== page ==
Separately, there’s a Settings switch that allows you to turn on HDR mode (pic, above) for high contrast situations, grid lines on the display, a timer, and photo and video resolutions options.
The photos we captured turned out sharp most of the time, but there were occasions when the autofocus function failed to deliver. The solution is to simply tap on the subject you want to focus on before tapping the shutter button.
Alternatively you could take multiple shots since there is no shutter lag, or if you prefer, press and hold the shutter button to take 30 continuous shots in three seconds. There is no optical image stabilisation feature, so make sure you have a steady hand.
Colour reproduction is excellent under good lighting conditions. In low-light situations, the autofocus still worked, but the images turned out either grainy or blurred due to camera shake or a moving subject, a result of slower shutter speeds.
For best results, we recommend using the flash in backlit or dark situations, as it regulates the brightness and colour tone of the flash to produce more natural looking skin tones.
Performance and battery life
We were pleasantly surprised by the performance of the device, or more specifically, the chipset that’s powering the M1 Note. Unlike past MediaTek chipsets which trailed against rival Qualcomm’s Snapdragon processors, the MT6752 scored very well in performance benchmarks and in real-world usage, was very smooth.
Phone calls were clear and there were no dropped lines, although the loudspeaker didn’t perform as well as we expected, with the voice coming across slightly soft and sometimes garbled. Using a headset provide a much better experience.
We didn’t experience any lag whatsoever with Meizu’s Flyme OS (operating system), a customised version of the Android 4.4.4 KitKat operating system. Apps were fast to download from Google Play (especially on a 4G network) and quick to install.
Graphically-intensive games like Fast & Furious Legacy performed well on the Meizu M1 Note. That’s not to say it didn’t struggle sometimes, as certain levels on Rayman Fiesta Run still managed to slow down the device.
High-definition videos from YouTube streamed well and we suffered no silent pauses on Spotify, as network streaming on both 4G and WiFi worked seamlessly. The M1 Note also supports dual-band 2.5GHz and 5GHz WiFi connections and Bluetooth 4.0, but there is no NFC (near-field communications) included.
Google Maps worked without a hitch, with the GPS signal established within 20 seconds – an improvement over MediaTek’s past performance.
In terms of battery life, the 3140 mAh battery was enough to last an entire day from six in the morning till just past midnight, before it required to be plugged in.
This was based on a relatively high usage pattern, consisting of an hour of phone calls, web browsing and e-mails throughout the day, 20 minutes of Google Maps navigation, shooting about 30 photos with the flash activated, playing half an hour of games, and streaming two hours of music.
All this, while connected to an Android Wear smartwatch. The power setting was set at the ‘Balanced’ level and display set at ‘Automatic.’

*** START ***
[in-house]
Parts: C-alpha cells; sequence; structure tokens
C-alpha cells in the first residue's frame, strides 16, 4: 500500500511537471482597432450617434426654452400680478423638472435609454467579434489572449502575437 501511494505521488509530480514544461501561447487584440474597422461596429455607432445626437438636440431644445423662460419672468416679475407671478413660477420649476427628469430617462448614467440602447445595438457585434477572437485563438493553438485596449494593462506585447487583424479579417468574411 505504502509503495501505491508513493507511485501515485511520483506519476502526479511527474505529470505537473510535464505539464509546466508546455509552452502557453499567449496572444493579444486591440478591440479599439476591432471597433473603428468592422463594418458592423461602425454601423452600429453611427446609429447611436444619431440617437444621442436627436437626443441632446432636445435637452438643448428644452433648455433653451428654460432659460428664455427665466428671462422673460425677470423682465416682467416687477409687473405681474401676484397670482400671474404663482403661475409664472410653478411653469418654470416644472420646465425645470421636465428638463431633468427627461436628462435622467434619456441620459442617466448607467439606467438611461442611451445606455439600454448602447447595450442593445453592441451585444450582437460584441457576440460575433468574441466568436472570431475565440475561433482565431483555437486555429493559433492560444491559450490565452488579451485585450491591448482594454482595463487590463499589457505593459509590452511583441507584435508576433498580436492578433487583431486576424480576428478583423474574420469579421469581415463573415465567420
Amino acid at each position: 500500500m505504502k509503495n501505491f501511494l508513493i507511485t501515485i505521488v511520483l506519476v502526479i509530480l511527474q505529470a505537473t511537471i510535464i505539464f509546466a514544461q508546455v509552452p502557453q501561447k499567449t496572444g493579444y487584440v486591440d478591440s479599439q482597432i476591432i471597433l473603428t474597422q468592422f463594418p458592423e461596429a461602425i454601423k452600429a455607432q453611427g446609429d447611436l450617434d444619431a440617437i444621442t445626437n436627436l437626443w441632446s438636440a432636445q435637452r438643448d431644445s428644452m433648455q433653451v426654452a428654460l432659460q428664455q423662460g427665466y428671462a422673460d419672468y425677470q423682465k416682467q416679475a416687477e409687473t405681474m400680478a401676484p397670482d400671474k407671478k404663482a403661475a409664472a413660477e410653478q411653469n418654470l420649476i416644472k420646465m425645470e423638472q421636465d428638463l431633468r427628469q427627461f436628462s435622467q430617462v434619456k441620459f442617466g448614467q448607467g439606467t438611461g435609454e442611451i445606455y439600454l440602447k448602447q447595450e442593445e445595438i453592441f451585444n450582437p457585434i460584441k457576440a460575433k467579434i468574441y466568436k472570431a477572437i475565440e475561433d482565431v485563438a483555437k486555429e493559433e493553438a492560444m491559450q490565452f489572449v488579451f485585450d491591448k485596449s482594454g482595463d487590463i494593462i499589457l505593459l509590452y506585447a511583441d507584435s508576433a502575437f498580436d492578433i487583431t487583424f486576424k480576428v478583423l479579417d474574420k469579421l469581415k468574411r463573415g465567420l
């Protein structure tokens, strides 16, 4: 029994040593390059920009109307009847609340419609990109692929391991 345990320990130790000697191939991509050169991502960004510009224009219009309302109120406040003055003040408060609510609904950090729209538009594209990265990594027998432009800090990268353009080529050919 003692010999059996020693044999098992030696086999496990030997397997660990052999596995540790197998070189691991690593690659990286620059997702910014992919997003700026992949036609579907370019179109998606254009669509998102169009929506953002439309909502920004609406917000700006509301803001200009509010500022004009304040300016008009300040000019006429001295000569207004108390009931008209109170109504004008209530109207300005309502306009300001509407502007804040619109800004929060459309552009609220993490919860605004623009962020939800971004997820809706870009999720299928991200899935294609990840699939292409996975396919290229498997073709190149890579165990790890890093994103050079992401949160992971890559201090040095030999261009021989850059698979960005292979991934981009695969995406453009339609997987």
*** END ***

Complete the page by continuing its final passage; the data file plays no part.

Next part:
Overall, the performance and battery life of the device more than meets expectations for a mid-range smartphone, and users would rarely experience any frustrations in this area.
Software and user experience
As mentioned, the M1 Note runs on a customised version of Android 4.4.4, called Flyme OS, currently in Version 4. Similar to other China-based Android OS enhancements (known in the industry as Roms) such as MIUI from Xiaomi, the Flyme OS launcher takes the Apple iOS approach and does away with the app drawer, placing all the available apps on the home screens.
A dock at the bottom of the screen lets you drag your four favourite apps there for easy access. You can also create your own folders on these home pages or add useful widgets to them.
Among the notable highlights of the Flyme OS are the customisable themes (pic, below) and wallpapers, as well as a notification bar that includes shortcut toggles to the smartphone’s main functions.
The settings menu (pic, below) is quite different from the typical Android layout, with small icons on the left providing an indication of the different options. Among them are gesture controls, which can be used to activate apps or wake the device from standby using simple swipes.
It still requires some getting used to and experimentation to fully appreciate everything that Flyme OS has to offer, but like all Android devices, you can easily change the launcher to Google’s own Google Now launcher if you prefer an unadulterated Android interface.
In terms of upgrades, Meizu has informed its users (in China, at least), that the Android 5 Lollipop upgrade will be made available to Note M1 devices in June 2015.
Pricing and availability
A year ago, a device with this level of performance, display size and resolution, camera chops and battery capacity would have easily cost US$399 and above. Today, the Meizu M1 Note is available for US$190/ RM699 (pre-GST) for the 16GB version and US$230/ RM849 (pre-GST) for the 32GB version.
While this price may still be beyond what many consumers are willing to fork out for a relatively unknown brand in our markets, it does represent good value for a smartphone with higher-than-expected specifications and build quality.
For Malaysian consumers who pre-ordered the device from Meizu’s local website (it comes with a one-year warranty), the company will be shipping out the M1 Note smartphones beginning March 30. In Singapore, users will have to rely on online retailers to obtain a unit.
A 5.5-inch phablet of respectable quality, decent performance and surprisingly affordable, Meizu proves that its range of colourfully plastic Android smartphones can trump the best of the Chinese big boys in the mid-range game, despite the obvious design nod to the Apple iPhone 5C.